Reports on the Workshops Held at the Sixth International AAAI Conference on Weblogs and Social Media

By Archambault, Daniel; Bouwmeester, Ruben et al. | AI Magazine, Spring 2013 | Go to article overview

Reports on the Workshops Held at the Sixth International AAAI Conference on Weblogs and Social Media


Archambault, Daniel, Bouwmeester, Ruben, Cabulea, Cosmin, Daly, Elizabeth M., Di Lorenzo, Giusy, de Rijke, Maarten, Harrigan, Martin, Kandogan, Eser, Muller, Michael, Naaman, Mor, Quercia, Daniele, Spina, Damiano, Strohmaier, Markus, Zubiaga, Arkaitz, AI Magazine


The Potential of Social Media Tools and Data for Journalists in the News Media Industry

In 2012 the International Conference on Weblogs and Social Media (ICWSM 2012), held in Dublin, Ireland, focused primarily on cutting-edge research in social media. Most notably, the increasing influence of user-generated content in the newsroom was discussed.

As social media are becoming more and more relevant as a source of information, traditional media organizations are faced with new challenges. Aanyone equipped with a smartphone can now capture and publish events as they unfold. In many cases established news agencies are not the first point of call for information anymore. In order to stay competitive media organizations are increasingly depending on content from social networks to cover and present all perspectives of an event. However, they face one crucial question when it comes to using content from these networks: "Is the source reliable?" At this workshop, we discussed existing approaches and ways in which some of the prevailing challenges are encountered when developing new methodologies.

The keynote speaker, Katrin Weller, questioned whether Twitter is actually a social network. No, she states. Status updates on Twitter are covering all sort of topics--from popular culture to neuroscience, from intimate, personal details to major press releases of world-leading companies. In their totality, they can be considered as a giant but completely unstructured and unorganized knowledge base of what is going on. On the one hand this enables browsing and discovering new interesting pieces of information (serendipity effects). On the other hand it may pose enormous challenges to people looking for particular information. How can we access this rich resource of social content, which includes facts as well as jokes, observations, personal reports, emotions, and opinions of more than 140 million users? According to studies, Twitter is actually used for information dissemination and consumption instead of interaction. Research also shows that 47 percent of journalists are already using Twitter for sourcing new story angles. However, the trustworthiness of information remains questionable.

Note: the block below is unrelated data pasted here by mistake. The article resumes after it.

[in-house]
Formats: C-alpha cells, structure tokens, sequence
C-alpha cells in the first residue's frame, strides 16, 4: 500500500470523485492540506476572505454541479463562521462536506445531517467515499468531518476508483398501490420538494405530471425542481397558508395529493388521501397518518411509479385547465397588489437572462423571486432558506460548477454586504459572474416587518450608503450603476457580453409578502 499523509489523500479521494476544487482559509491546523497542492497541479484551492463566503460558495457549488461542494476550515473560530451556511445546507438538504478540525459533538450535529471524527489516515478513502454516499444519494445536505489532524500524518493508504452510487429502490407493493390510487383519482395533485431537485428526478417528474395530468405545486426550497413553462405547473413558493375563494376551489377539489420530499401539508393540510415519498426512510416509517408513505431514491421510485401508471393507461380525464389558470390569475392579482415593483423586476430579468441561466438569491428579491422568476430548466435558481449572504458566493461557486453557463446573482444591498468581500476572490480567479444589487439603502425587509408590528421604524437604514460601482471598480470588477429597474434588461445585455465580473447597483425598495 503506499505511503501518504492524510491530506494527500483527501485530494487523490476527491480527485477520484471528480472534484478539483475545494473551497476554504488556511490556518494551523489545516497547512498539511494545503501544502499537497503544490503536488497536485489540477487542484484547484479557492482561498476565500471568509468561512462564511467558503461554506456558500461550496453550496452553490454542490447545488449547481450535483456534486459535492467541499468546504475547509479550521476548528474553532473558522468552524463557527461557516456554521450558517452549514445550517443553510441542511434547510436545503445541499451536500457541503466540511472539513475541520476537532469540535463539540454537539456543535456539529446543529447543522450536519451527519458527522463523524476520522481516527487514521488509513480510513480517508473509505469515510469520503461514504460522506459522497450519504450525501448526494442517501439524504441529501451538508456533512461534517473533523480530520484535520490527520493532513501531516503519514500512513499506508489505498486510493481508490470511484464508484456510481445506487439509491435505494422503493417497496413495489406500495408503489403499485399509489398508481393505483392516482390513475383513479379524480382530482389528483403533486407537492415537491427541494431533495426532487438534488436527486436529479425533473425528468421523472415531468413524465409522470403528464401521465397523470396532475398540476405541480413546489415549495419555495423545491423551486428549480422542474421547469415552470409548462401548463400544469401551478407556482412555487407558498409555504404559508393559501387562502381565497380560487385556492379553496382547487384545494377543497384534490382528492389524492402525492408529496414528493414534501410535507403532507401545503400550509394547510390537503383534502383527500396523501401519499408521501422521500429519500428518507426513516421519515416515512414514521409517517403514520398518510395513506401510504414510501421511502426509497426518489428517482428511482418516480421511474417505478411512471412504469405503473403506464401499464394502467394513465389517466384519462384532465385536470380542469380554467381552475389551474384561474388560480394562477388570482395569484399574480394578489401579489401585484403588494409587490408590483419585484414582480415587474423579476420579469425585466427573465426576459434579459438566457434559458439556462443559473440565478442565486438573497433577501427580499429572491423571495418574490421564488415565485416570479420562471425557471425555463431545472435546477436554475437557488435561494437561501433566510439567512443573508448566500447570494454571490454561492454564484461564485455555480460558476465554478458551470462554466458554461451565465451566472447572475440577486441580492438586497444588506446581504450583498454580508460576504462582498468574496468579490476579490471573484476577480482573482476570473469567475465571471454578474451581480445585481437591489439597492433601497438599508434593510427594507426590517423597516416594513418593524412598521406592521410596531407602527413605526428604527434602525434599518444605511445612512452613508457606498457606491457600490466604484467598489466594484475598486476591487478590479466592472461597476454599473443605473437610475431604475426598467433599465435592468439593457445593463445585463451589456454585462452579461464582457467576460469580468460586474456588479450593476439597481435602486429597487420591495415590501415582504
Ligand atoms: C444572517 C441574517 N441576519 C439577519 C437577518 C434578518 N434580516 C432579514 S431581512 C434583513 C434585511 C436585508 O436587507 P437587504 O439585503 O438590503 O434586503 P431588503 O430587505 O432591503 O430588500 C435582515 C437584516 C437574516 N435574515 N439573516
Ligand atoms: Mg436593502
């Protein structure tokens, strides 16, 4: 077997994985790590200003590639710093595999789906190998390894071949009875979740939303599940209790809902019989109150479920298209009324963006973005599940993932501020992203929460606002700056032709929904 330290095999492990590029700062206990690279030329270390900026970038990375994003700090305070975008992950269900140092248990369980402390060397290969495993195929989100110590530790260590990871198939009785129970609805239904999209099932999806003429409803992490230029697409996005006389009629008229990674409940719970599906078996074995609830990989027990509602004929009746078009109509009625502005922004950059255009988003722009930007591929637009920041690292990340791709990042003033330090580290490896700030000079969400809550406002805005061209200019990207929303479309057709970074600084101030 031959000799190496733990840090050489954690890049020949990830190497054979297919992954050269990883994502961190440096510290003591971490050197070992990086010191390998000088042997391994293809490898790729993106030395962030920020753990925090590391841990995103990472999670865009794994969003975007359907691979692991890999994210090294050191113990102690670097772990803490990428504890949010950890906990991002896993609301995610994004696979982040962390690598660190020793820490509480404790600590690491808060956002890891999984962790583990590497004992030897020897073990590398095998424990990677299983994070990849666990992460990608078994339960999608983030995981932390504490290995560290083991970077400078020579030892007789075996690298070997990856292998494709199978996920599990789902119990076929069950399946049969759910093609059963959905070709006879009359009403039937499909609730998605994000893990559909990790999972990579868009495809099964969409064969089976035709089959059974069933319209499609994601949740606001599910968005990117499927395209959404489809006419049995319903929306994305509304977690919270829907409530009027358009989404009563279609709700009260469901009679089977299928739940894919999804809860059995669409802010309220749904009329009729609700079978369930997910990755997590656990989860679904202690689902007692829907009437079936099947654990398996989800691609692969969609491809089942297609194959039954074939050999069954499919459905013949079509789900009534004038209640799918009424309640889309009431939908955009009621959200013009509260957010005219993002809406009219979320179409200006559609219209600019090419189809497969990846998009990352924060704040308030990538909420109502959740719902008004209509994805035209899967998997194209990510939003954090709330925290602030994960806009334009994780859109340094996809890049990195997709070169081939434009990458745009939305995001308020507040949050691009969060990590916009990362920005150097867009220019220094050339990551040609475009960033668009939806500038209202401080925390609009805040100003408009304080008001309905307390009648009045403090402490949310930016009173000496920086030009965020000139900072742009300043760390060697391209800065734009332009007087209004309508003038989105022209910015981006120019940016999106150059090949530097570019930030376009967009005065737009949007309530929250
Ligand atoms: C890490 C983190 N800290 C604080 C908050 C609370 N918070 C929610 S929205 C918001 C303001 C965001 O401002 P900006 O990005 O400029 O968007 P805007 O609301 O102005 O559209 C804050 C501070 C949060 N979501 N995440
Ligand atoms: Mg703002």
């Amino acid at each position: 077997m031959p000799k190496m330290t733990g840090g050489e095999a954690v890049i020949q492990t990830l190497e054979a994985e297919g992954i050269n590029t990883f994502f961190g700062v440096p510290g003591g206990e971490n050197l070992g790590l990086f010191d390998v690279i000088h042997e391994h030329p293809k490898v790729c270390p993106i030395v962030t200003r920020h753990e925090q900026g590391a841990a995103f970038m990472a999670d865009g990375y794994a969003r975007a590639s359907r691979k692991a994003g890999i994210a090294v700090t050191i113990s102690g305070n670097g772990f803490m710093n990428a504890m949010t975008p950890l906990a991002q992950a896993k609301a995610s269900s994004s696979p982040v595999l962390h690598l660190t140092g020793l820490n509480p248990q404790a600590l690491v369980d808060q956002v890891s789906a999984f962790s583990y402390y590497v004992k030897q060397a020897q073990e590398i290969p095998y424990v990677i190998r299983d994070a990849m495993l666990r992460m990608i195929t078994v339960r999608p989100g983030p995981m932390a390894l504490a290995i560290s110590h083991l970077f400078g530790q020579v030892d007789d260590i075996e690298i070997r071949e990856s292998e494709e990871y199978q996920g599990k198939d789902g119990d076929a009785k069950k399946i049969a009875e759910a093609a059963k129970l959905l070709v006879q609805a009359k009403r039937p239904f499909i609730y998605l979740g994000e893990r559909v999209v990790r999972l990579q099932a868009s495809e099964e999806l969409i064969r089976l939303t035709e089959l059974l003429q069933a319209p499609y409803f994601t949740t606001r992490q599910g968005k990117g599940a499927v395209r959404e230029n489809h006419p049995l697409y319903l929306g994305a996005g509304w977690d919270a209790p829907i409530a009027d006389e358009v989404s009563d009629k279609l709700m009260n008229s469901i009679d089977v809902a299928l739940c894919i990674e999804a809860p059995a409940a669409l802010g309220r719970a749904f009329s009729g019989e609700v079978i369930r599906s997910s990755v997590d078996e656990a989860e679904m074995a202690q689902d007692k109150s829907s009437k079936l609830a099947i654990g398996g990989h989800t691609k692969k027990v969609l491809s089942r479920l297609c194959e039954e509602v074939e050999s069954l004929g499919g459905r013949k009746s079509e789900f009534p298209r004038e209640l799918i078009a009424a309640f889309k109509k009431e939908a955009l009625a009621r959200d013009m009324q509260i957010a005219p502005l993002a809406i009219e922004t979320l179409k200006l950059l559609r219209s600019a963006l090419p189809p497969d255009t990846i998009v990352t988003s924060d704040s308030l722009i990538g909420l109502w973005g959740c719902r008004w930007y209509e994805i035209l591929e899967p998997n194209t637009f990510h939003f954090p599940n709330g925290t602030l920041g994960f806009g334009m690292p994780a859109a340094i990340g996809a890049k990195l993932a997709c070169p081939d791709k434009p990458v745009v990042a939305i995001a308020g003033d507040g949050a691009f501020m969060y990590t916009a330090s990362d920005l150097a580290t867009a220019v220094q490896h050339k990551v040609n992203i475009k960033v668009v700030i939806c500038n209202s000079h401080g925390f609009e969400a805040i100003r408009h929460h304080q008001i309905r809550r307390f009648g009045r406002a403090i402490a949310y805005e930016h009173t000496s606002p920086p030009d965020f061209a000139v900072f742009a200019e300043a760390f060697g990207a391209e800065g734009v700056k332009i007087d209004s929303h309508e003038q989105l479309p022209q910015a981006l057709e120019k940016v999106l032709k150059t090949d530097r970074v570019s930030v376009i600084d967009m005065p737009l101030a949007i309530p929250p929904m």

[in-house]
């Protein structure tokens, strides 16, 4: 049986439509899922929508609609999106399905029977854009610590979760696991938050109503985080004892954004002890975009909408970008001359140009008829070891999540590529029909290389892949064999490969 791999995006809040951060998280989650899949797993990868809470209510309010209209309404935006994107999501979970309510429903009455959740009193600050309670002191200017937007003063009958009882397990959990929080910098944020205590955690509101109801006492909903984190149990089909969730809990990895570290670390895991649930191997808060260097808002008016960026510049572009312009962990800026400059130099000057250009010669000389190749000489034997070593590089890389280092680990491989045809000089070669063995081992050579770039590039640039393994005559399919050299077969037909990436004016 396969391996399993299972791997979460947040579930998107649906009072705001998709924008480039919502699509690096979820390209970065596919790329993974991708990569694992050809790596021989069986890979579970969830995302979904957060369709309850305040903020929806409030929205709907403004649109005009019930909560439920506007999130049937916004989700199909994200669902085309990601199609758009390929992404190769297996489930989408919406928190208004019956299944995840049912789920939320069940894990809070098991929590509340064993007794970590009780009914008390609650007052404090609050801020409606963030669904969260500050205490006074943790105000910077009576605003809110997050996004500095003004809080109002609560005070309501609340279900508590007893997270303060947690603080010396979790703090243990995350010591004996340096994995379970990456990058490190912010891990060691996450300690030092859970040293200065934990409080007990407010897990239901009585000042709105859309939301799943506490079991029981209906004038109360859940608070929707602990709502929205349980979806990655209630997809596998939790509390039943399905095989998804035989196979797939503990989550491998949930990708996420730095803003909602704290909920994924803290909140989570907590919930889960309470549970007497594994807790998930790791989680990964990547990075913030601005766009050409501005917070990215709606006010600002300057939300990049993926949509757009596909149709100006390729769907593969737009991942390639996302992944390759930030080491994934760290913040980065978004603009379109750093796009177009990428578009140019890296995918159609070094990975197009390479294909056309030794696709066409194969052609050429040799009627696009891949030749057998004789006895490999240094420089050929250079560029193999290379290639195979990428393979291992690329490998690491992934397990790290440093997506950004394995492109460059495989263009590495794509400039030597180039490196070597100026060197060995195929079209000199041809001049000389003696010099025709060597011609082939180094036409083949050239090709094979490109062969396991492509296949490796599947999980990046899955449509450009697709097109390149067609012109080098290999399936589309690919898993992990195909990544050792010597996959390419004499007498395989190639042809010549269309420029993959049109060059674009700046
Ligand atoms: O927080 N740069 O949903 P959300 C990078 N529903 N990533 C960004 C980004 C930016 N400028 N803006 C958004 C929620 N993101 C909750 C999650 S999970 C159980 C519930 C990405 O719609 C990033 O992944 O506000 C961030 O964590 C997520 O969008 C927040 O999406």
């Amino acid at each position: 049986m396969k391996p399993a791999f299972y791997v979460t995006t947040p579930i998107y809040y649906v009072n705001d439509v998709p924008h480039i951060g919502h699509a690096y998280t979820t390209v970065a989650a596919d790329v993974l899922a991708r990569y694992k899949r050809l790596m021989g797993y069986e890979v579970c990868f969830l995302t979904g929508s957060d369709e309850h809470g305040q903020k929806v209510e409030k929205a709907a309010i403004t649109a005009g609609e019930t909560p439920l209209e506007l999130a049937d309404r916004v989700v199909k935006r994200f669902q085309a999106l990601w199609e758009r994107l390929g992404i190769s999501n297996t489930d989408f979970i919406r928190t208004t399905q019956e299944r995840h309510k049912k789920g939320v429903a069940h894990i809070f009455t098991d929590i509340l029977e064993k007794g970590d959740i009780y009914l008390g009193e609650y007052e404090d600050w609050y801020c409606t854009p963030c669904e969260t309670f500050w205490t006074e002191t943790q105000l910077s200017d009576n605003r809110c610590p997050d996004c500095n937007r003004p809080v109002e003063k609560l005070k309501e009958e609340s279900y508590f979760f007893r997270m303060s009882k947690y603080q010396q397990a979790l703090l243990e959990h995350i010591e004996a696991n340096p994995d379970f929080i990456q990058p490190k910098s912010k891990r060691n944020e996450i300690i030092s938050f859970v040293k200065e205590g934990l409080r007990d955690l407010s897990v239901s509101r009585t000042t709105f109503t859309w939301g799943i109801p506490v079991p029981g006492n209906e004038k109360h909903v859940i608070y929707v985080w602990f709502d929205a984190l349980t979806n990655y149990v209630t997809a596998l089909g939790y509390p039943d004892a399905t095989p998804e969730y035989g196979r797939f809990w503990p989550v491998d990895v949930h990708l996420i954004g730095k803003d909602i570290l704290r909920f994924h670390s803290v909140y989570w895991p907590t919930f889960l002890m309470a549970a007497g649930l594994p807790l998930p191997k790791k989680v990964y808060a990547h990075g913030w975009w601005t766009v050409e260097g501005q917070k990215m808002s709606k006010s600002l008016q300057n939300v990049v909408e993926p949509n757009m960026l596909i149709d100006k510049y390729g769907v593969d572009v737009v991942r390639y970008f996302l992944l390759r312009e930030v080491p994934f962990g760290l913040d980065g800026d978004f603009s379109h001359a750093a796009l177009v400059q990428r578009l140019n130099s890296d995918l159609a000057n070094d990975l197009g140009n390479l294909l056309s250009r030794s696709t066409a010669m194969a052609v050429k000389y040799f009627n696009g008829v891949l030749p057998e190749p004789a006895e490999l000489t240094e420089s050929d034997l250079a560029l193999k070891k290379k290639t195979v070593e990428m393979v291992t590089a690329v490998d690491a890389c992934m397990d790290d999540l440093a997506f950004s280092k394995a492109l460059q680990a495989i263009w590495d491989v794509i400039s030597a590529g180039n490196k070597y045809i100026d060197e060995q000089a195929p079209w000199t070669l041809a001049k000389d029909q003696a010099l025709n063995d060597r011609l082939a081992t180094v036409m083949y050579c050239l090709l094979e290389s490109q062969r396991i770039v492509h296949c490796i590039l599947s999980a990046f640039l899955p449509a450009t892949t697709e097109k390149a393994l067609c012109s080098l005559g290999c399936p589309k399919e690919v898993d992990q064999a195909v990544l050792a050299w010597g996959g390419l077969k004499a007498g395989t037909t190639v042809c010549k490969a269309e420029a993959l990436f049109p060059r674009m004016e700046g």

Two EC cofunded projects, Arcomem and Socios, were also presented at the workshop. One of the use cases in Socios is a web-based application for journalists that aims to make journalistic research in social media fast and easy. The application allows easier access to content across social media platforms (Twitter, Facebook, Flickr, YouTube, DailyMotion, and MySpace) by aggregating content related to a topical search query. It also provides journalists with a range of added value functionalities (for example, social filtering, media item ranking, transaction negotiation, or event detection).

Arcomem aims to harvest, refine, analyze, contextualize, and preserve data from social networks on specific events for future use.

The primary lesson of the workshop came from Jochen Spangenberg (Deutsche Welle), host of the workshop: "Be the first, but first get it right." Because of social media we will, in time, have more citizen journalists. We will have more sources for news. But we should realize that the basic rules of journalism, such as confirming and fact checking, will always stay the same.

The chair of this workshop was Jochen Spangenberg. The papers of the workshop were published as AAAI Technical Report WS-12-01. This report was authored by Ruben Bouwmeester and Cosmin Cabulea.

Real-Time Analysis and Mining of Social Streams

The recent increase of real-time data provided by users on social networking services has leveraged an important gain in the real-time processing of social streams. Processing the streams in real time can help enhance search engines, news media, and many other systems by feeding them with fresh knowledge about current affairs. Performing such analysis in real time is of the utmost importance for early reporting of breaking news, events, trends, and any other knowledge related to current affairs.

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